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Soulpepper artistic director Weyni Mengesha's first season was cut short because of the pandemic.SUPPLIED

They say you never get a second chance to make a first impression.

But that’s not exactly the case with Soulpepper artistic director Weyni Mengesha, who on Tuesday is announcing the Toronto not-for-profit theatre company’s 2022 season.

It’s not Mengesha’s very first announcement of on-stage programming, but her first season did get cut short after two and a half months. “It is season 1.5 because it is a mix of the season we already announced and the one we were days away from announcing right before the pandemic hit,” says Mengesha in an e-mail.

The 2022 Soulpepper season will launch in February with The Golden Record, a concert conceived by director of music Mike Ross and inspired by a recording NASA sent out into space to explain earth to extraterrestrial life. It’s set to feature the talents of Divine Brown, Beau Dixon, Raha Javanfar, Travis Knights, Andrew Penner, Mike Ross, Sarah Wilson and Strays star Frank Cox-O’Connell, who also directs.

Right on its heels in February will be a presentation of actor/writer Haley McGee’s solo show The Ex-Boyfriend Yard Sale, which is one of the shows on the bill that was originally slated for 2020; this clever consideration of the (financial) cost of love, directed by Mitchell Cushman, comes to Soulpepper following great reviews in earlier incarnations and a book deal.

In April, Mengesha will direct the Canadian premiere of trending American playwright Dominique Morisseau’s show Pipeline – about a single mother fighting for her son’s future. (Ain’t Too Proud, the jukebox musical about The Temptations Morisseau wrote the book for, just reopened on Broadway – and her play Skeleton Crew opens there in December starring Phylicia Rashad.)

Next up will be two Governor-General’s Award-winning plays by Indigenous playwrights. Kevin Loring’s Where the Blood Mixes, which won that prize in 2009, is set to be directed by Jani Lauzon (opening May 26), while Kim Senklip Harvey’s Kamloopa, which recently nabbed the 2020 prize, will be directed by the playwright herself (opening June 23). Both are being co-produced with Native Earth Performing Arts.

The following two Soulpepper shows will speak to each other directly: Shakespeare’s King Lear, which will be directed by Siminovitch Prize-winning director Kim Collier; and Queen Goneril, a new prequel of sorts by Canadian classic-smasher Erin Shields set seven years earlier. These will run in repertory from the end of August to the beginning of October.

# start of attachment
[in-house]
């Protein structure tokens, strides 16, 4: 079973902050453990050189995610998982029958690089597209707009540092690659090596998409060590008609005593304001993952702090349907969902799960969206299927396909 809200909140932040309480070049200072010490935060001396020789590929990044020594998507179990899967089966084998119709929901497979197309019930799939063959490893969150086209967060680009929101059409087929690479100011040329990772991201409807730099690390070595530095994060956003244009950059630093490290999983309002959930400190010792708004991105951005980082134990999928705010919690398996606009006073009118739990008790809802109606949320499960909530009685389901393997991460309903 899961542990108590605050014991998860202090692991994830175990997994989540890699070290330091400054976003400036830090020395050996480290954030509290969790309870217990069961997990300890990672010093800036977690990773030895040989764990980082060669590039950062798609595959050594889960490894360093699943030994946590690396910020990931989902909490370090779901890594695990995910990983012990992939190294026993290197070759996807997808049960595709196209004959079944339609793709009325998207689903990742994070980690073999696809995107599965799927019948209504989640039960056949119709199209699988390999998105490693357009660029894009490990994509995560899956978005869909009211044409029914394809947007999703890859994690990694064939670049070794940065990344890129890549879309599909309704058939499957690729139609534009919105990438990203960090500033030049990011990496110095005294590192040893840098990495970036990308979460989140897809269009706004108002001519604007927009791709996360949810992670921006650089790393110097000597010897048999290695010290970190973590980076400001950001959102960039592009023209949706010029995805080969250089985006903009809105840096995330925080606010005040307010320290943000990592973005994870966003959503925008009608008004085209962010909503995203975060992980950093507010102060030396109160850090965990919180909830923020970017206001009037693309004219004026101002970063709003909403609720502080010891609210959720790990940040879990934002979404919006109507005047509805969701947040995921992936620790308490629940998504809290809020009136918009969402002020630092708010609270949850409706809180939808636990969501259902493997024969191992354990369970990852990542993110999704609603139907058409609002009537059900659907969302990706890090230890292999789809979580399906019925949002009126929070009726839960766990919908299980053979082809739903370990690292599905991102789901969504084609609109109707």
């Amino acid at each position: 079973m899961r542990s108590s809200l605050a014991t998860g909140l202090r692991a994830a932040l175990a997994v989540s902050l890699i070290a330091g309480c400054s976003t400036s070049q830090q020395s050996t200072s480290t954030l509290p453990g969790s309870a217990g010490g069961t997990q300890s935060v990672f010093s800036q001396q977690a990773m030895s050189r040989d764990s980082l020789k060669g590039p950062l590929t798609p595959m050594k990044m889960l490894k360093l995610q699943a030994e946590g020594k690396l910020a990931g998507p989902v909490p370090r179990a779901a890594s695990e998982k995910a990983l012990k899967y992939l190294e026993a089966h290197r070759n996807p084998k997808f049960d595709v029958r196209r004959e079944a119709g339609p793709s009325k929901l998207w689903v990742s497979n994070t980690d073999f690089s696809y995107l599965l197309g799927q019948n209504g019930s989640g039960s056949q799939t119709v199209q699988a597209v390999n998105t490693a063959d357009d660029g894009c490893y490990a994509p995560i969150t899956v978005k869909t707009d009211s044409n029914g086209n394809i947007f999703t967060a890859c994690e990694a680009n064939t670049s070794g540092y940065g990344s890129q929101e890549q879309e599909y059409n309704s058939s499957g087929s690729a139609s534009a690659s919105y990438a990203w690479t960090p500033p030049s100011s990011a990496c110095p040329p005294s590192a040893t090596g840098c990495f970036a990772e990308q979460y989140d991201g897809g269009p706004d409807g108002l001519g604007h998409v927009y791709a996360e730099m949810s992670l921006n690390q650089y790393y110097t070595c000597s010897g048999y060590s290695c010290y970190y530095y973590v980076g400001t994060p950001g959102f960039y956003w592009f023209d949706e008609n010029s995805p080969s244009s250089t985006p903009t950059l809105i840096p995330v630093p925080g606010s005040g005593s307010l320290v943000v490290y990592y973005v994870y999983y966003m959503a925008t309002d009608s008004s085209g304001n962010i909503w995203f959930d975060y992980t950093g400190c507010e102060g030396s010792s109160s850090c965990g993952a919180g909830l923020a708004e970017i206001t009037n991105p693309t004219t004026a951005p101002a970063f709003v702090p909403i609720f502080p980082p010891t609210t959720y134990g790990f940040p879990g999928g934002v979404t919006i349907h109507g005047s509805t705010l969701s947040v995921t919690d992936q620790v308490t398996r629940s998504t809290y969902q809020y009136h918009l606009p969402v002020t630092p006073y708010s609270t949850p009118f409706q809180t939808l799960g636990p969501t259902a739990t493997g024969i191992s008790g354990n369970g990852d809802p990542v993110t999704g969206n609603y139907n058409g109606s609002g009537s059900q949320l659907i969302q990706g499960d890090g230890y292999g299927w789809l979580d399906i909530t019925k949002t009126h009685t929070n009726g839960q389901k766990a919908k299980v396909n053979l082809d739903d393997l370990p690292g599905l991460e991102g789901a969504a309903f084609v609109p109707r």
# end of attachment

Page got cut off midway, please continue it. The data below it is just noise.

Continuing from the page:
Last but certainly not least, Kim’s Convenience playwright Ins Choi’s new comedy Bad Parent hits the stage at Soulpepper in the fall as part of a “rolling world premiere” that will also see the show produced at Vancouver Asian Canadian Theatre and Prairie Theatre Exchange.

Toronto’s Outside the March has been responsible for some of the most creative theatrical pivots of the pandemic – from the phone-based participatory game The Ministry of Mundane Mysteries to the literal bubbles of its fictional filmed wedding, Something Bubbled, Something Blue (co-produced with Talk is Free Theatre).

Lessons in Temperament, which premiered over the weekend, is a film based on a pre-existing play – so not exactly innovative, but still more satisfying than many entries in that department over the past year and a half.

Musical director and actor James Smith’s solo show is about life with his three neurodiverse brothers. In the film version, shot in theatres all over Toronto as well as Brampton and Stratford, Ont., Smith tunes a series of pianos – his side gig – and talks about each of his siblings as he works on a different section of the strings that lurk behind the surface of these musical instruments.

A piano can never be perfectly tuned, Smith tells us, and things slip out of balance even if you’re not playing it. The metaphor for our brains is a resonant one.

Director Mitchell Cushman’s artful capture of Smith’s show is kind of a mash-up between a DIY YouTube video – and those videos by urban explorers wandering around abandoned buildings you also find on YouTube.

One word of warning: Smith talks very, very slowly, sometimes in clusters of three words at a time. If you can get on his rhythm, however, you’ll find Lessons in Temperament richly rewarding. It’s having a mixture of in-person and virtual screenings until Nov. 27; details are on Outside the March’s website.

Other online options cookin’ this week:

  • Farm to Fable, a comedy about a Zoom cooking lesson that goes awry, is available to stream through the Cultch from Nov. 17 to 21 (with a showtime aimed at Eastern Canadian audiences on Nov. 20). This new play is by Amiel Gladstone, co-creator of the ever-popular Craigslist Cantata.
  • Cast Iron, Lisa Codrington’s early noughties play about a Bajan immigrant that is also steeped in the power of cooking, has been adapted into a binaural audio drama by Factory Theatre and Obsidian Theatre. Accomplished actor Alison Sealy-Smith returns to the role of the acerbic Libya Atwell – and will be performing the show live online from Nov. 19 to 28.

Large-scale, live in-person theatre is really starting to pick up in Canada outside of Quebec – as evidenced by several full productions of musicals hitting the stage this week: Dolly Parton’s Smoky Mountain Christmas Carol at the Arts Club in Vancouver (Nov. 18 to Jan. 2); the Newfoundland jukebox musical No Change in the Weather at the CAA Theatre in Toronto (Nov. 19 to 27); and Irving Berlin’s Holiday Inn at the Shaw Festival in Niagara-on-the-Lake, Ont. (to Dec. 23).

As for me, I’m heading down to New York on Tuesday to witness a bit of the rebirth of Broadway. More on that to come.

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